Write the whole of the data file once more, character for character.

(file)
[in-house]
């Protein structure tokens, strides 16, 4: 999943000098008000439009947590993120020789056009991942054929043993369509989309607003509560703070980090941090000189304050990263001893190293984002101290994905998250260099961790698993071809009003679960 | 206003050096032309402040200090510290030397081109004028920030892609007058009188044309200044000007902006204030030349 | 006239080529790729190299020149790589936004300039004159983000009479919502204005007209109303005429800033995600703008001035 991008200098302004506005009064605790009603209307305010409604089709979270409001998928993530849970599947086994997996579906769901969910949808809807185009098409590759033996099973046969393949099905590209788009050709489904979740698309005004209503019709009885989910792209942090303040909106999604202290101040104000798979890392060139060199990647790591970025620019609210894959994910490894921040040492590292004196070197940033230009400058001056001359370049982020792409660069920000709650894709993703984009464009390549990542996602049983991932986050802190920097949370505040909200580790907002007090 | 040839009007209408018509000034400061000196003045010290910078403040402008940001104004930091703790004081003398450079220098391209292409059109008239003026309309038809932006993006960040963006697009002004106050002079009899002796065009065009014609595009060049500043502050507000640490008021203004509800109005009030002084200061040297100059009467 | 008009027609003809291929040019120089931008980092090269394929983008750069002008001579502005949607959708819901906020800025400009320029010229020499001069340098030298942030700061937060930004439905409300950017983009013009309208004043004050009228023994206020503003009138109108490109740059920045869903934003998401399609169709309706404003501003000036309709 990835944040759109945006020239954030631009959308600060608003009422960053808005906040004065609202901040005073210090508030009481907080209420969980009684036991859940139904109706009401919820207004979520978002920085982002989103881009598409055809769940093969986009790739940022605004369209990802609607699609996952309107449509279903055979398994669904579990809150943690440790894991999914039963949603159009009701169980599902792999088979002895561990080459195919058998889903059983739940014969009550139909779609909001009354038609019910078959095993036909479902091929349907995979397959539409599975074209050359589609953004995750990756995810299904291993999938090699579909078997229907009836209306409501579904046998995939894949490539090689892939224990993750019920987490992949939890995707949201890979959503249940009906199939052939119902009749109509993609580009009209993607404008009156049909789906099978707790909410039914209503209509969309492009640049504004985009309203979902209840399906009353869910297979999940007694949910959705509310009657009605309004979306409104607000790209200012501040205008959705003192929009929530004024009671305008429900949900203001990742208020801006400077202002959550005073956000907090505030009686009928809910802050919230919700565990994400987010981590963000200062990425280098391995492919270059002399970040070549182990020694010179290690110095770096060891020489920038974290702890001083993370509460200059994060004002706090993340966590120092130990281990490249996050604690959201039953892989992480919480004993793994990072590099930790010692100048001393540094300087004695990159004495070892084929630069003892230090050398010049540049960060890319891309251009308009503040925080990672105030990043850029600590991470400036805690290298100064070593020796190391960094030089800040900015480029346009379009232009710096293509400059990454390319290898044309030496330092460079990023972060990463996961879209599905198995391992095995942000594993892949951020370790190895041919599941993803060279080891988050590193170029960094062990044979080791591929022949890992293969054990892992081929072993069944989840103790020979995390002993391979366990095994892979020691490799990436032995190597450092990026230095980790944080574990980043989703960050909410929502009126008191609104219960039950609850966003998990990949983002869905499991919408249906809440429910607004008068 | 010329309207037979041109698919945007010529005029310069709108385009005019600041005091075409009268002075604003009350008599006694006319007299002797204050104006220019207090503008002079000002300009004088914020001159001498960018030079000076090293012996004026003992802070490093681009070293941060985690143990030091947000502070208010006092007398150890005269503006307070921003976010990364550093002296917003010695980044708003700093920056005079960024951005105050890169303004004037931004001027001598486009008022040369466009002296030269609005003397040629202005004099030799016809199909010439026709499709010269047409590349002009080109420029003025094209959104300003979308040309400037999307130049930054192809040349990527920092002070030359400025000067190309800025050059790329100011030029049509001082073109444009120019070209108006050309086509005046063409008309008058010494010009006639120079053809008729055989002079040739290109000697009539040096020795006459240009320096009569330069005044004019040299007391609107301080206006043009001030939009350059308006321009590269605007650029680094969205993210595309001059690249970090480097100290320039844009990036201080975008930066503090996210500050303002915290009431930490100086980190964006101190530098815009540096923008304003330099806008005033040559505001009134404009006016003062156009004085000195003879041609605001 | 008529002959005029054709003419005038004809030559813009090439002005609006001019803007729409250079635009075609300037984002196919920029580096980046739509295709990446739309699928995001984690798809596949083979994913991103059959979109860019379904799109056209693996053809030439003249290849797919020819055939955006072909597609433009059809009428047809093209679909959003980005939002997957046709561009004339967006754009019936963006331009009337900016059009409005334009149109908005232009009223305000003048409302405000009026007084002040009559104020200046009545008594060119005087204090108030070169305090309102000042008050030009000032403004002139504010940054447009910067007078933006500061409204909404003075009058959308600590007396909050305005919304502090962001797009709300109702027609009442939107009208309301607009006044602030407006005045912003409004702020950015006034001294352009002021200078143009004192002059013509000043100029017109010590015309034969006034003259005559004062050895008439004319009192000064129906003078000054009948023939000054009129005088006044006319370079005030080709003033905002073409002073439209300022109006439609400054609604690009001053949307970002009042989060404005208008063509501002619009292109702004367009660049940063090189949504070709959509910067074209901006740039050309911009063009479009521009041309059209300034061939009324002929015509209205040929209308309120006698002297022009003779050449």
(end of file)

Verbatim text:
[in-house]
């Protein structure tokens, strides 16, 4: 999943000098008000439009947590993120020789056009991942054929043993369509989309607003509560703070980090941090000189304050990263001893190293984002101290994905998250260099961790698993071809009003679960 | 206003050096032309402040200090510290030397081109004028920030892609007058009188044309200044000007902006204030030349 | 006239080529790729190299020149790589936004300039004159983000009479919502204005007209109303005429800033995600703008001035 991008200098302004506005009064605790009603209307305010409604089709979270409001998928993530849970599947086994997996579906769901969910949808809807185009098409590759033996099973046969393949099905590209788009050709489904979740698309005004209503019709009885989910792209942090303040909106999604202290101040104000798979890392060139060199990647790591970025620019609210894959994910490894921040040492590292004196070197940033230009400058001056001359370049982020792409660069920000709650894709993703984009464009390549990542996602049983991932986050802190920097949370505040909200580790907002007090 | 040839009007209408018509000034400061000196003045010290910078403040402008940001104004930091703790004081003398450079220098391209292409059109008239003026309309038809932006993006960040963006697009002004106050002079009899002796065009065009014609595009060049500043502050507000640490008021203004509800109005009030002084200061040297100059009467 | 008009027609003809291929040019120089931008980092090269394929983008750069002008001579502005949607959708819901906020800025400009320029010229020499001069340098030298942030700061937060930004439905409300950017983009013009309208004043004050009228023994206020503003009138109108490109740059920045869903934003998401399609169709309706404003501003000036309709 990835944040759109945006020239954030631009959308600060608003009422960053808005906040004065609202901040005073210090508030009481907080209420969980009684036991859940139904109706009401919820207004979520978002920085982002989103881009598409055809769940093969986009790739940022605004369209990802609607699609996952309107449509279903055979398994669904579990809150943690440790894991999914039963949603159009009701169980599902792999088979002895561990080459195919058998889903059983739940014969009550139909779609909001009354038609019910078959095993036909479902091929349907995979397959539409599975074209050359589609953004995750990756995810299904291993999938090699579909078997229907009836209306409501579904046998995939894949490539090689892939224990993750019920987490992949939890995707949201890979959503249940009906199939052939119902009749109509993609580009009209993607404008009156049909789906099978707790909410039914209503209509969309492009640049504004985009309203979902209840399906009353869910297979999940007694949910959705509310009657009605309004979306409104607000790209200012501040205008959705003192929009929530004024009671305008429900949900203001990742208020801006400077202002959550005073956000907090505030009686009928809910802050919230919700565990994400987010981590963000200062990425280098391995492919270059002399970040070549182990020694010179290690110095770096060891020489920038974290702890001083993370509460200059994060004002706090993340966590120092130990281990490249996050604690959201039953892989992480919480004993793994990072590099930790010692100048001393540094300087004695990159004495070892084929630069003892230090050398010049540049960060890319891309251009308009503040925080990672105030990043850029600590991470400036805690290298100064070593020796190391960094030089800040900015480029346009379009232009710096293509400059990454390319290898044309030496330092460079990023972060990463996961879209599905198995391992095995942000594993892949951020370790190895041919599941993803060279080891988050590193170029960094062990044979080791591929022949890992293969054990892992081929072993069944989840103790020979995390002993391979366990095994892979020691490799990436032995190597450092990026230095980790944080574990980043989703960050909410929502009126008191609104219960039950609850966003998990990949983002869905499991919408249906809440429910607004008068 | 010329309207037979041109698919945007010529005029310069709108385009005019600041005091075409009268002075604003009350008599006694006319007299002797204050104006220019207090503008002079000002300009004088914020001159001498960018030079000076090293012996004026003992802070490093681009070293941060985690143990030091947000502070208010006092007398150890005269503006307070921003976010990364550093002296917003010695980044708003700093920056005079960024951005105050890169303004004037931004001027001598486009008022040369466009002296030269609005003397040629202005004099030799016809199909010439026709499709010269047409590349002009080109420029003025094209959104300003979308040309400037999307130049930054192809040349990527920092002070030359400025000067190309800025050059790329100011030029049509001082073109444009120019070209108006050309086509005046063409008309008058010494010009006639120079053809008729055989002079040739290109000697009539040096020795006459240009320096009569330069005044004019040299007391609107301080206006043009001030939009350059308006321009590269605007650029680094969205993210595309001059690249970090480097100290320039844009990036201080975008930066503090996210500050303002915290009431930490100086980190964006101190530098815009540096923008304003330099806008005033040559505001009134404009006016003062156009004085000195003879041609605001 | 008529002959005029054709003419005038004809030559813009090439002005609006001019803007729409250079635009075609300037984002196919920029580096980046739509295709990446739309699928995001984690798809596949083979994913991103059959979109860019379904799109056209693996053809030439003249290849797919020819055939955006072909597609433009059809009428047809093209679909959003980005939002997957046709561009004339967006754009019936963006331009009337900016059009409005334009149109908005232009009223305000003048409302405000009026007084002040009559104020200046009545008594060119005087204090108030070169305090309102000042008050030009000032403004002139504010940054447009910067007078933006500061409204909404003075009058959308600590007396909050305005919304502090962001797009709300109702027609009442939107009208309301607009006044602030407006005045912003409004702020950015006034001294352009002021200078143009004192002059013509000043100029017109010590015309034969006034003259005559004062050895008439004319009192000064129906003078000054009948023939000054009129005088006044006319370079005030080709003033905002073409002073439209300022109006439609400054609604690009001053949307970002009042989060404005208008063509501002619009292109702004367009660049940063090189949504070709959509910067074209901006740039050309911009063009479009521009041309059209300034061939009324002929015509209205040929209308309120006698002297022009003779050449």